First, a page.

Behavioural Fatigue -did we get tired of lockdown and did the Government correctly predict this?

A lot of journalists spend their time tweeting these days and it is perhaps a better insight into their thought process than the edited results on TV.  Here for example is the BBC’s Lewis Goodall.

Now, the first thing that springs to mind reading the thread is “wouldn’t that have been a good thing for a journalist to have asked about in March?” You see, we were about to head into this massive social experiment where a country with no real experience of authoritarian centralised control was about to attempt to seriously curtail the people’s freedoms. So, you would have thought that the Behavioural Science bit of SAGE would have done some research and some modelling on the potential impact on our psychological well-being and on our behaviour.  And, you would have thought that the journalists would have wanted to know about that too wouldn’t you.

It’s not as though members of the public weren’t asking on the social and emotional impact of lockdown either is it? I personally wrote two articles on Faithroots that touched on this.



There is more than one way to die

The first “There’s more than one way to die” argued that we needed to be alert to the social, emotional and spiritual risks of lockdown.  The second warned that if we were in the business of suppressing the virus then other things including social behaviour were being suppressed too and that you could only keep a lid on that pressure cooker for so long.

So, when Goodall finds a source to grandly inform us that there is no such thing as behavioural fatigue, you and me are likely to be surprised. Of course, you woudn’t expect to be major studies of pandemic lockdowns in western cultural contexts because we were going into something new. However, we do know the following:

  • We know what the psychological and behavioural effects of institutionalising someone and removing their liberties (e.g. through prison).
  • We know what the psychological and behavioural effects of isolation and the loss of physical contact and intimacy are.

Now, to the best of my knowledge, just in normal time the effects of those things are known to be extremely negative for individuals without the whole population being subject to a lockdown.

Additionally, whilst none of us have been in the middle of this type of pandemic before, some of us do have experience of what is now being called behavioural science, in my case, as a practioner. My two main vocations, first in industry leading change management projects and now in church life require me to be aware of how people behave in particular contexts and the impact that different environments and scenarios have on groups. Now, whilst I had not used the phrase “behavioural fatigue” before, I can assure you that anyone involved in change management r crisis management will be aware of how people’s emotional reactions and therefore behaviours will change during the process. Practitioners know that there will be a point where they will have to encourage people not to give up and disappear into despair. That’s what leadership is all about.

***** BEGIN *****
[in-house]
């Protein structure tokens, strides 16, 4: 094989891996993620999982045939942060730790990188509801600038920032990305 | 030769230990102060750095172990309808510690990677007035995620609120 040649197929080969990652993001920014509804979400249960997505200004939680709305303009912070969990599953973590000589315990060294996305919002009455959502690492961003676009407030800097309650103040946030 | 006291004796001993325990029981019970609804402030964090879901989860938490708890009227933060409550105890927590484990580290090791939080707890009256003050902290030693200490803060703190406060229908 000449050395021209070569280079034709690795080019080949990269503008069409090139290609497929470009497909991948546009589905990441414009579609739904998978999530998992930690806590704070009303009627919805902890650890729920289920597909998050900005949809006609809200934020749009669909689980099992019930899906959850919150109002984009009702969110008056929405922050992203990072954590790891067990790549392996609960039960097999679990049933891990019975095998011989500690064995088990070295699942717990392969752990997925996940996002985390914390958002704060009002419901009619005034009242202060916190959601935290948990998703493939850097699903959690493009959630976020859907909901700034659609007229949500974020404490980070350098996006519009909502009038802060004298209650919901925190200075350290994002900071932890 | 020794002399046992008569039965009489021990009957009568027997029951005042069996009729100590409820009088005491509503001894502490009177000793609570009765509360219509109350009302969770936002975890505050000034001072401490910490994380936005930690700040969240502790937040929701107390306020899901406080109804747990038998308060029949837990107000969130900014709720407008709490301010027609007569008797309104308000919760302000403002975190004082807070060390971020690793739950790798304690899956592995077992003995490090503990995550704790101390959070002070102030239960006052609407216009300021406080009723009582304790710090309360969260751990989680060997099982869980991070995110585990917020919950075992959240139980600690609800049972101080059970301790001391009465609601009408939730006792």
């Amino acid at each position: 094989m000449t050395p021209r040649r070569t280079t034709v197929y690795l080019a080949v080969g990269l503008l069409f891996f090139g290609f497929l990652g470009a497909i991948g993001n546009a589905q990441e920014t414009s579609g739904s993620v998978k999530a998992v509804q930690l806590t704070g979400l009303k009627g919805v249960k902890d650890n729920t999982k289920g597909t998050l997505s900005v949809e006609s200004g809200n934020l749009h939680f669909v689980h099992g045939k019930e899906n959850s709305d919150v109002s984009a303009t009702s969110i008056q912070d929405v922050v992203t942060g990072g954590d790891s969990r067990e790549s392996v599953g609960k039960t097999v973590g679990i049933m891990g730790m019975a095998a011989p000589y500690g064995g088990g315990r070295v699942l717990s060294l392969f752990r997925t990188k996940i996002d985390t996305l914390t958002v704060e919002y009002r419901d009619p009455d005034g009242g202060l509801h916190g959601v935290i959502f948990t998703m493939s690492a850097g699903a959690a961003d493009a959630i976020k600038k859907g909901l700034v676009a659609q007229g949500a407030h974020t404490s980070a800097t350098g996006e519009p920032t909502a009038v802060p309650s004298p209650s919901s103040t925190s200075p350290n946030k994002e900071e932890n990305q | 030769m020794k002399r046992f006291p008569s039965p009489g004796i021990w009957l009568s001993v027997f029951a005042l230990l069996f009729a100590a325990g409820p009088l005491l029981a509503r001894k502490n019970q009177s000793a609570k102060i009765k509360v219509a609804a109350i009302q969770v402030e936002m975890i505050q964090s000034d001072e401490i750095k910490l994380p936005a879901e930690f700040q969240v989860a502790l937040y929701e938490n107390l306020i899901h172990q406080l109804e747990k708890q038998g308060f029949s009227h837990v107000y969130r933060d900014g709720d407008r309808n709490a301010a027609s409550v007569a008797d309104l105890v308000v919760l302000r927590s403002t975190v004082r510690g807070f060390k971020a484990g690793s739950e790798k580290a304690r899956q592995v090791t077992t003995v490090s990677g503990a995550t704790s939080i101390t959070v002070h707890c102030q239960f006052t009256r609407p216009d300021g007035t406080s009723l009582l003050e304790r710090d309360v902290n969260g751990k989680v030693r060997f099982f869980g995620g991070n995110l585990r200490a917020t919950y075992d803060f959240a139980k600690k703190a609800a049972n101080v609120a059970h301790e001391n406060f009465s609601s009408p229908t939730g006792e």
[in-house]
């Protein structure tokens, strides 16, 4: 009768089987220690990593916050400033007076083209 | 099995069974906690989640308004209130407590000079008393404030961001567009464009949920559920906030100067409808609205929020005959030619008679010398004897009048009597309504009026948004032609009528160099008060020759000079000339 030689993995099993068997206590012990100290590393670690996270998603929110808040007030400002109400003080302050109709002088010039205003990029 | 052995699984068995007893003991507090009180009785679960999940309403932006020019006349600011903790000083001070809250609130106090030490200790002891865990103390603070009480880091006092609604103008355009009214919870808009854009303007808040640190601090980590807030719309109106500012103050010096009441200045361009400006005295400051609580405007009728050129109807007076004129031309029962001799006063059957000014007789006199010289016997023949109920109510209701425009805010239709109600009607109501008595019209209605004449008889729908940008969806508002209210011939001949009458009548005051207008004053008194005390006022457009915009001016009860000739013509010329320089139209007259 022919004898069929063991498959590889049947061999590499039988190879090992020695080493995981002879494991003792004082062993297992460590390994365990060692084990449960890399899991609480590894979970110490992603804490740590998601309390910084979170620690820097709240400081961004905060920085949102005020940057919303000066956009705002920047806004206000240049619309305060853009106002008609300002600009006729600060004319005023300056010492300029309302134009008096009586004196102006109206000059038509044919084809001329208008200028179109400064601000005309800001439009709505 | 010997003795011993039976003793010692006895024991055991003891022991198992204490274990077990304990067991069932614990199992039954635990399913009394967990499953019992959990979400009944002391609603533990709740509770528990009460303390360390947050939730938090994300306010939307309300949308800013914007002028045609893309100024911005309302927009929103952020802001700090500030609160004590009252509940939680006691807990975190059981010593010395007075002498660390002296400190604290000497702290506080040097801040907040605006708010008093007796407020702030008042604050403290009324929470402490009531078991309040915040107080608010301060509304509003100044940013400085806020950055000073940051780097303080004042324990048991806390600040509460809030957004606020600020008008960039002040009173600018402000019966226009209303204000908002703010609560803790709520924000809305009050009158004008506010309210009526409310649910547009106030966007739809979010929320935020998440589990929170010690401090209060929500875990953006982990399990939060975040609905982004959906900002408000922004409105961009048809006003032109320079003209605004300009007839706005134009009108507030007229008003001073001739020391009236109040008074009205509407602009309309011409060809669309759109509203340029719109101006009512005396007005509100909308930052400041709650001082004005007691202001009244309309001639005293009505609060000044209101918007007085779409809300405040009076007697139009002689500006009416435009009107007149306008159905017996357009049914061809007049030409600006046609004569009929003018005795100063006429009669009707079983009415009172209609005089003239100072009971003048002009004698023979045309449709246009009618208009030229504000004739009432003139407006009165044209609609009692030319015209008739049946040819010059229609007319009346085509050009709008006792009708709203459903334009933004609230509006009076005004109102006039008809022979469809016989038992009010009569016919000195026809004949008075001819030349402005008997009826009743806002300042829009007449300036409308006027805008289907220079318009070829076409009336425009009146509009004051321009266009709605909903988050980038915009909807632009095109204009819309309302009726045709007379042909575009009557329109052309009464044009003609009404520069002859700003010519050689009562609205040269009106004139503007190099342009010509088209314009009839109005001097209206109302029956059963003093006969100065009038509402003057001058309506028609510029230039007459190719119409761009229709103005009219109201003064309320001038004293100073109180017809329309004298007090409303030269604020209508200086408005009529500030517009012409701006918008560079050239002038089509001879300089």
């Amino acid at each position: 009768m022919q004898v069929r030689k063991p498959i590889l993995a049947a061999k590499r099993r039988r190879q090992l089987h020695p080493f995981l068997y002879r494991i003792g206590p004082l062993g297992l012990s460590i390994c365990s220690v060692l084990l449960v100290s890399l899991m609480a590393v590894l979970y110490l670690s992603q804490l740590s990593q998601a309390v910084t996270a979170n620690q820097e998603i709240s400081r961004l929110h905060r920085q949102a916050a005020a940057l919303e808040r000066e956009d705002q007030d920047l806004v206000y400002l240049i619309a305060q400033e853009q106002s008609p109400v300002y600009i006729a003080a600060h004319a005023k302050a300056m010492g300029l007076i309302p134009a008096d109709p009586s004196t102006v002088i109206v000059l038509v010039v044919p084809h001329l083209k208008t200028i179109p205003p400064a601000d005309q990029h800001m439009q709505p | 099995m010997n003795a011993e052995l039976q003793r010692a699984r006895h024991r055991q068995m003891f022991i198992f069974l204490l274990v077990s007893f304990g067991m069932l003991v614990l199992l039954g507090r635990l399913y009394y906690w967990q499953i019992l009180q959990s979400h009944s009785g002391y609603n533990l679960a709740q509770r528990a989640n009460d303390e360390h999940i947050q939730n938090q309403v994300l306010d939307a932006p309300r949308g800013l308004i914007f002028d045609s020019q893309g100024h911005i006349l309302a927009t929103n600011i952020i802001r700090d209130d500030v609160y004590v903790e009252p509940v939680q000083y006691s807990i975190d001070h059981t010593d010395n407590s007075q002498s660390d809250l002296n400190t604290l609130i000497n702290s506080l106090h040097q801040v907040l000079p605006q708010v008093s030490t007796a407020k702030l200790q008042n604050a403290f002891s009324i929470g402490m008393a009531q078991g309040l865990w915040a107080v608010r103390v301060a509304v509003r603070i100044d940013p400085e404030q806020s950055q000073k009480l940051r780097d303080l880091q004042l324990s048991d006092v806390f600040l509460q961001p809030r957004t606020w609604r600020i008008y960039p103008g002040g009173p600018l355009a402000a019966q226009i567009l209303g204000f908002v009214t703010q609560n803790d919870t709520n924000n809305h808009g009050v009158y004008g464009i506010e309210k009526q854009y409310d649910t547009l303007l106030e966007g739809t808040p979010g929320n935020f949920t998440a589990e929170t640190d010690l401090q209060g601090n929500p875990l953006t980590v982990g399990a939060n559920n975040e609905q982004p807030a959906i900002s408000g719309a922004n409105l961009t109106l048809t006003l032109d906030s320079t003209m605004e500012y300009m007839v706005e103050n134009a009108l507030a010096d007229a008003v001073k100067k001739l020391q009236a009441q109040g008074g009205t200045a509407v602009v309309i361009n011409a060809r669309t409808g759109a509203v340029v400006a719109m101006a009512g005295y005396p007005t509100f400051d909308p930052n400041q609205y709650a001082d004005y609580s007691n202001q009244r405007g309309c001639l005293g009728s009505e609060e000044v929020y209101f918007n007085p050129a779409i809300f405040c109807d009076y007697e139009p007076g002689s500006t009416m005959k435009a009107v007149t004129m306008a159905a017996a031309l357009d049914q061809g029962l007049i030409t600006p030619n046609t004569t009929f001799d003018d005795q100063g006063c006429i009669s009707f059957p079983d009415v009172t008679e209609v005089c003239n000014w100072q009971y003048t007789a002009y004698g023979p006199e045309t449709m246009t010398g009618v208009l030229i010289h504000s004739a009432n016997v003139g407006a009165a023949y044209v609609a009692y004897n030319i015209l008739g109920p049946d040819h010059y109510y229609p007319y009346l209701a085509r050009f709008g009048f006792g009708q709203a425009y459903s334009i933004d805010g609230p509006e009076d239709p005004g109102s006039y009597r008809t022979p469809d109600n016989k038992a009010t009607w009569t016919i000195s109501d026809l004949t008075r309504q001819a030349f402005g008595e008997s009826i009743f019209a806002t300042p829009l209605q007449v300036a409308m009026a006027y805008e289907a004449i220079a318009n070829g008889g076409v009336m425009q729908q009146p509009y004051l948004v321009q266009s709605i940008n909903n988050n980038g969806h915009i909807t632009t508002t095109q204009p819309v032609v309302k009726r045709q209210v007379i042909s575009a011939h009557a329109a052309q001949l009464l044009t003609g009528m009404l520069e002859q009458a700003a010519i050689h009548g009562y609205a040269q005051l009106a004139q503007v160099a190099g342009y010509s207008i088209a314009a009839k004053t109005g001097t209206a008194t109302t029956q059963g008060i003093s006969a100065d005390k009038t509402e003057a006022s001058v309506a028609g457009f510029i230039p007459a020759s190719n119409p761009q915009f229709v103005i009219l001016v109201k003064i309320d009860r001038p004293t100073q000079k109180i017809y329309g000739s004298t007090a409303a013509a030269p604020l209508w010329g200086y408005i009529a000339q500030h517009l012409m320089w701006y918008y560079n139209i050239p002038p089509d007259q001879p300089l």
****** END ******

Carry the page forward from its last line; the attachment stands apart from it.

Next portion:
So Goodall’s claim that the behavioural fatigue syndrome was completely mythical is certainly a surprise. However, that’s not all he says. He claims that whilst we were afraid that people would lose patience with the measures that this has not happened.

Yet, what does he think was involved in people heading off to the beach or breaking lockdown to see their family or rising up in anger to campaign against #BlackLivesMatter? These are the very things that some of us warned about from an early point. Talk to pretty much anyone and you will hear various stories of a breached lockdown.  Another sign that people are struggling is that they are becoming more and more fatigued by online social media. Churches for example are detecting a drop in zoom attendance.   Phone conversations frequently turn to the frustration and the loneliness people are experiencing.

In that context, it is worth noting that there are other negative emotional and behavioural effects now being seen. For every person desperate to get out of lockdown, there is at least one other who has becoming increasingly fearful of the world around them.

We should not understimate the consequences of the pandemic lockdown. Whilst it may, or may not have been necessary, it is concerning that some people have a blind spot to the negative consequences of it.

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